Fighting assisted suicide—and brain cancer
Three years after a terminal cancer diagnosis, assisted suicide opponent J.J. Hanson battles on
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At Christmas, the outlook for Marine veteran J.J. Hanson, 36, was grim. While running a 5K race with his brother-in-law, he had a grand mal seizure. The brain tumors that he had beaten into remission were back and growing.
We profiled Hanson last year in his efforts to defeat the legalization of physician-assisted suicide across the country. The fast-talking New Yorker began advocating against the practice after he received a diagnosis of terminal cancer in 2014 and recognized the temptation to suicide that a terminally ill person can face.
After a period of apparent remission, Hanson’s cancer came back. Now he’s fighting again not just for other people’s survival, but for his own.
Hanson leads the organization Patients’ Rights Action Fund, where he’s been an effective spokesman against assisted suicide: So far this year, no state legislatures have legalized the practice, and measures have failed in 17 states. (Hanson and his cohort have less influence in the courts, where assisted suicide advocates are also pressing their cause.)
Physician-assisted suicide, distinguished from end-of-life decisions on feeding tubes and the like, is where a doctor gives a patient lethal drugs that the patient self-administers at a time of his choosing. The practice is legal in Oregon, California, Colorado, Vermont, Washington, and the District of Columbia.
Disability groups chiefly oppose its legalization. They argue it would pressure the disabled, who might feel like an economic or emotional burden on their families, to commit suicide—especially when a doctor is endorsing it. Hanson’s own public opposition to the practice grew out of his fight with brain cancer.
In May 2014, doctors diagnosed Hanson, a husband and a father to a baby boy at the time, with stage 4 glioblastoma, the most aggressive form of brain cancer. They gave him four months to live. It’s the same cancer doctors recently discovered in Republican Sen. John McCain and the same cancer assisted suicide advocate Brittany Maynard developed before taking her own life in 2014.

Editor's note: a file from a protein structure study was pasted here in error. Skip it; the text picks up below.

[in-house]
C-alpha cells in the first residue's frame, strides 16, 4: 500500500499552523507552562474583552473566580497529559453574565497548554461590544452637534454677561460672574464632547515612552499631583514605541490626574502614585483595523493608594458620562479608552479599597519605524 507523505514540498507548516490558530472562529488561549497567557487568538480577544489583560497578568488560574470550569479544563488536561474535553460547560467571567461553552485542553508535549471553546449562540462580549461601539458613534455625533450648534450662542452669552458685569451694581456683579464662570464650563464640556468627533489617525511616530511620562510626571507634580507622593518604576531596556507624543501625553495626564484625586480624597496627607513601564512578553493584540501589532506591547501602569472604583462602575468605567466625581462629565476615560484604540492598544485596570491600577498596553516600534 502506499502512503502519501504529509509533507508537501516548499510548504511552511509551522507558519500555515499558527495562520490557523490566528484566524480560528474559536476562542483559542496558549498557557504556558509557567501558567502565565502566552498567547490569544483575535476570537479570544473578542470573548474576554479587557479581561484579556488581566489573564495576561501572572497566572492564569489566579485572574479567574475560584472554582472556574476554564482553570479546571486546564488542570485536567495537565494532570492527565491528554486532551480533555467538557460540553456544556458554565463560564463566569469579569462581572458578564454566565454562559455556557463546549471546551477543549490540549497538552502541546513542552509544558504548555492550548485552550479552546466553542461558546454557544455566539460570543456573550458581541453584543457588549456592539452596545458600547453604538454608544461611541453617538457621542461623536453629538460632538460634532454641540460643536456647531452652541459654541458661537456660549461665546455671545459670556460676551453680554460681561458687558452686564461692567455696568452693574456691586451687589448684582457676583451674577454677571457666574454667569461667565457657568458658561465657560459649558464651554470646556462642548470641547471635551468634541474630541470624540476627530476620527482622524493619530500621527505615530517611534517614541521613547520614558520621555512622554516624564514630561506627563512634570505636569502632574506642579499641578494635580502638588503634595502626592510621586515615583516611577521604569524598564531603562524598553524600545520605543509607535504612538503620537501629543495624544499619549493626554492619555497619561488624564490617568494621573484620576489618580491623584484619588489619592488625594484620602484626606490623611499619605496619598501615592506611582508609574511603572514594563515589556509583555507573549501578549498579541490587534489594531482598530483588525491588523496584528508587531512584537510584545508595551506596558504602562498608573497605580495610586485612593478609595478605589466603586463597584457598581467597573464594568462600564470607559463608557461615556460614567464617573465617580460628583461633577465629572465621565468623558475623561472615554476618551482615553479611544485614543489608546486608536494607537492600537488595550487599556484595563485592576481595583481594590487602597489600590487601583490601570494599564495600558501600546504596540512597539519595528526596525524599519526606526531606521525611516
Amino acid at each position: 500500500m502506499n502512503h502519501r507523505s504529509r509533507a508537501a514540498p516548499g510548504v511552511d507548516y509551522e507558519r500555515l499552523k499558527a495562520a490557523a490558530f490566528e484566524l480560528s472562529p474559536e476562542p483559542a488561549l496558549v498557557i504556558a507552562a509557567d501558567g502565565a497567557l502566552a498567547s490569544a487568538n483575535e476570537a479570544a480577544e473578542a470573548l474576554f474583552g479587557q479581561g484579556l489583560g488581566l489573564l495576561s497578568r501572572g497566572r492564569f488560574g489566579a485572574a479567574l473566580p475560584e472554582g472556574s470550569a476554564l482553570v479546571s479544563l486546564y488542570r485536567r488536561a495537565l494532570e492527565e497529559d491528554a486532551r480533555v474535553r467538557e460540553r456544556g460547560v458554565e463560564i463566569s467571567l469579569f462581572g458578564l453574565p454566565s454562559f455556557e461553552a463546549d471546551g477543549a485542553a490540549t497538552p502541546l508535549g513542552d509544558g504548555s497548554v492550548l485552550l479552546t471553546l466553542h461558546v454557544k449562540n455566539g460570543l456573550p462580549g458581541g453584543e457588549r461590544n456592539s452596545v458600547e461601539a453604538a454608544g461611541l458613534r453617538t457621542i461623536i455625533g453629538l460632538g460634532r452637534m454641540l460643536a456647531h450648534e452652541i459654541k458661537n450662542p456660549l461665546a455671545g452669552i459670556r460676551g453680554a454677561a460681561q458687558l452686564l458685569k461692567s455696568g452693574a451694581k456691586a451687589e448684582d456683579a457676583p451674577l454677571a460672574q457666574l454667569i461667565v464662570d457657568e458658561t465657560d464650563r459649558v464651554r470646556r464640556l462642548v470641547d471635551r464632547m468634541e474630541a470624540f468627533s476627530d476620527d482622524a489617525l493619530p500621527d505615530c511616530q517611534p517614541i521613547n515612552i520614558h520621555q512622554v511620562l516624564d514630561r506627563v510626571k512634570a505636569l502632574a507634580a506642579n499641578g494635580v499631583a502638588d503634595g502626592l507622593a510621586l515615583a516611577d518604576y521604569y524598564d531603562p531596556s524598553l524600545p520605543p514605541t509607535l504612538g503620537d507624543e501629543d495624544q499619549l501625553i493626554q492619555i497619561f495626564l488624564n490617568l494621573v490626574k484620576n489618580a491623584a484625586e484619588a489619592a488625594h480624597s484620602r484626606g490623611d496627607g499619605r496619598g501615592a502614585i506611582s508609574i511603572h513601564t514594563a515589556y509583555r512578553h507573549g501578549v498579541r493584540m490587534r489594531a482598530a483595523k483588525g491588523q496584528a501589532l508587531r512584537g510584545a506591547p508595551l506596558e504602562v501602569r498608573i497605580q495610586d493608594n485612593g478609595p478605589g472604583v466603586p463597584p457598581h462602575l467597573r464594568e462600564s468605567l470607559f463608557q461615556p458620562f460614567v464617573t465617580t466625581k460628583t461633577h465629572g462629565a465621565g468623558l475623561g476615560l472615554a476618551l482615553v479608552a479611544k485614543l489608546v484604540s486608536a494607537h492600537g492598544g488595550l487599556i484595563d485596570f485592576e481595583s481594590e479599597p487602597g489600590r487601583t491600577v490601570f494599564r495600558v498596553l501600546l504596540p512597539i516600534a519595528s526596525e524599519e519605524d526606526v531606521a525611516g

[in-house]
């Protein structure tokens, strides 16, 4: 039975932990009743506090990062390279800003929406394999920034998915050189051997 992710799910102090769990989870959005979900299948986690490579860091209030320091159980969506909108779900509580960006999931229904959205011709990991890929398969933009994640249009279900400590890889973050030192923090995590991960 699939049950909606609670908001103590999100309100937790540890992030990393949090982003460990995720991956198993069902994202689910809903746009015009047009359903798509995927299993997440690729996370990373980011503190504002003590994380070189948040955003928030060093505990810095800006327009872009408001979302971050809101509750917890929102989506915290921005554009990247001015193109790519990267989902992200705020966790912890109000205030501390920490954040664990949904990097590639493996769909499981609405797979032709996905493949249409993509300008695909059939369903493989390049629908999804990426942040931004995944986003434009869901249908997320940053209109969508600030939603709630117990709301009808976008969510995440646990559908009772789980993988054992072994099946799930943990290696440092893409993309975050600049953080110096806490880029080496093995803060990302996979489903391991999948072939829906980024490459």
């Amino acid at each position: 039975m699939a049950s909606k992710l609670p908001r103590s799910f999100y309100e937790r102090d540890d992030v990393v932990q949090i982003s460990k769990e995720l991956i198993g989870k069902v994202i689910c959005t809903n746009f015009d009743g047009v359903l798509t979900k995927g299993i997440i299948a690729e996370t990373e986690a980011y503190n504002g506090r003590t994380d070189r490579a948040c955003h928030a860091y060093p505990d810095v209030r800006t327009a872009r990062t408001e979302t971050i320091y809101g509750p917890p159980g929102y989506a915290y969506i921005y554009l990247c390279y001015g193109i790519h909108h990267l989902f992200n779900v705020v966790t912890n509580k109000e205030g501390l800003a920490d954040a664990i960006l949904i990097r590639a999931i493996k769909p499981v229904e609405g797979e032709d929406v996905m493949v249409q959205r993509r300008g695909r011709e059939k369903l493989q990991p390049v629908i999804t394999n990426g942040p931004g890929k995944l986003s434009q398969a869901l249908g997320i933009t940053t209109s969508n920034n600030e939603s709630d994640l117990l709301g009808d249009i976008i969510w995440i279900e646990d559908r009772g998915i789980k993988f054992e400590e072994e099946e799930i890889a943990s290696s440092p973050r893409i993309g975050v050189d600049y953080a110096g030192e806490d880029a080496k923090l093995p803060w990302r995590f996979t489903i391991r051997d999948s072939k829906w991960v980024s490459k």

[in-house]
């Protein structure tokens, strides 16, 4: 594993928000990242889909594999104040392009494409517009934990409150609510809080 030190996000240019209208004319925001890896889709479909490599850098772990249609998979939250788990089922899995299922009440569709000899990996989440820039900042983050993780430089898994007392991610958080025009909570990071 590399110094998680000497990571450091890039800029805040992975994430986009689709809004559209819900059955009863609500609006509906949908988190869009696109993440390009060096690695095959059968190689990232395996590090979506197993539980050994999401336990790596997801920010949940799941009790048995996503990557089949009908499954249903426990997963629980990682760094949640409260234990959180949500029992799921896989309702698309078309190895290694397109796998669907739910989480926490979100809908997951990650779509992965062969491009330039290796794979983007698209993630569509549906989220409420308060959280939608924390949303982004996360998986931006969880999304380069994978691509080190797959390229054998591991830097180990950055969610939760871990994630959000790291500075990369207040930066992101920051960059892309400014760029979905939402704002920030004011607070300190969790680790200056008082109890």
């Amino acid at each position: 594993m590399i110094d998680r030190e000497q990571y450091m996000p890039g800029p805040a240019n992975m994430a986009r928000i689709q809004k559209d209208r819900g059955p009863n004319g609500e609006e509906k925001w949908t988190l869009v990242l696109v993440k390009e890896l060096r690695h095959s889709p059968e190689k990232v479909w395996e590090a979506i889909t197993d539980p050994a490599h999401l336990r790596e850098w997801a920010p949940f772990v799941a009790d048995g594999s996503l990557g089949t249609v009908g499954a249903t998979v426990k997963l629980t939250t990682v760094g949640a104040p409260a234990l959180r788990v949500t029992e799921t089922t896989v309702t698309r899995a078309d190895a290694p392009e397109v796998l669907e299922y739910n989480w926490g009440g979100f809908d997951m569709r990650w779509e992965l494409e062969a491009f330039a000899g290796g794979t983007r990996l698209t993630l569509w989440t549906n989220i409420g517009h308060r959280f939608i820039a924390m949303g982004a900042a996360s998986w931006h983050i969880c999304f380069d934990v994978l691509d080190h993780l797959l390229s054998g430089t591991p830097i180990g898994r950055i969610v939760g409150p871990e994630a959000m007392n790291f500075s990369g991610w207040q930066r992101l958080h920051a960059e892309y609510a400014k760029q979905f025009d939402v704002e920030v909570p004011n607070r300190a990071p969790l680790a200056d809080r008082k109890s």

For his part, Hanson responded to the four-month prognosis with aggressive treatment, opting for surgery and then entering a clinical trial. The treatment seemed to work, even though he had a “cognitive loss” after his surgery that required him to relearn how to read, write, and speak. For a time, the cancer was in remission: He traveled to lobby legislatures and also spent time with his wife Kris and young son in their home in the Hudson Valley.
Then came the discouraging news that the cancer was back. The outlook was bleak.
“If there are going to be miracles, this is it,” Hanson said on Facebook last Christmas.
He had brain surgery again just after the holiday. He did chemotherapy, immunotherapy, and radiation. He had to relearn his reading and writing skills again. This time his reading ability has been much slower to return—he plays audio of emails—although he can write quickly.
In late July, he had a meeting with his doctor at Memorial Sloan Kettering in New York. The doctor was “thrilled,” Hanson said. The MRI report was surprisingly good: His tumor was shrinking. What the doctors had initially thought could be tumor growth after the surgery might in fact have been a normal result of the brain surgery.
The path ahead is still difficult. His medical team will continue a combination of drug infusions with immunotherapy—a “cutting edge” treatment, Hanson said, that seems to be effective. He’ll continue practicing his reading (although his cognitive function already seems higher than mine).
And Hanson continues his work against assisted suicide legislation—he plans to travel more to lobby as he regains strength. After we talked, he connected me with a Nevada doctor, Brian Callister, who recently had two patients transferred to him from California and Oregon. The patients’ insurance companies had denied coverage for general care but agreed to cover assisted suicide drugs. This, Hanson said, is what opponents of assisted suicide had predicted would happen after legalization of the practice.
Hanson maintains his cheerful energy. This second round has been “a lot easier,” he said, because “I know what I’m fighting.” He and his wife have learned how better to support each other through the treatment too, he said.
In July, three years after his diagnosis, he and his wife had a healthy baby boy. And his 4-year-old son got a new brother. Hanson says, “It brings me so much joy.”
Which, of course, is one thing glioblastoma can’t beat.
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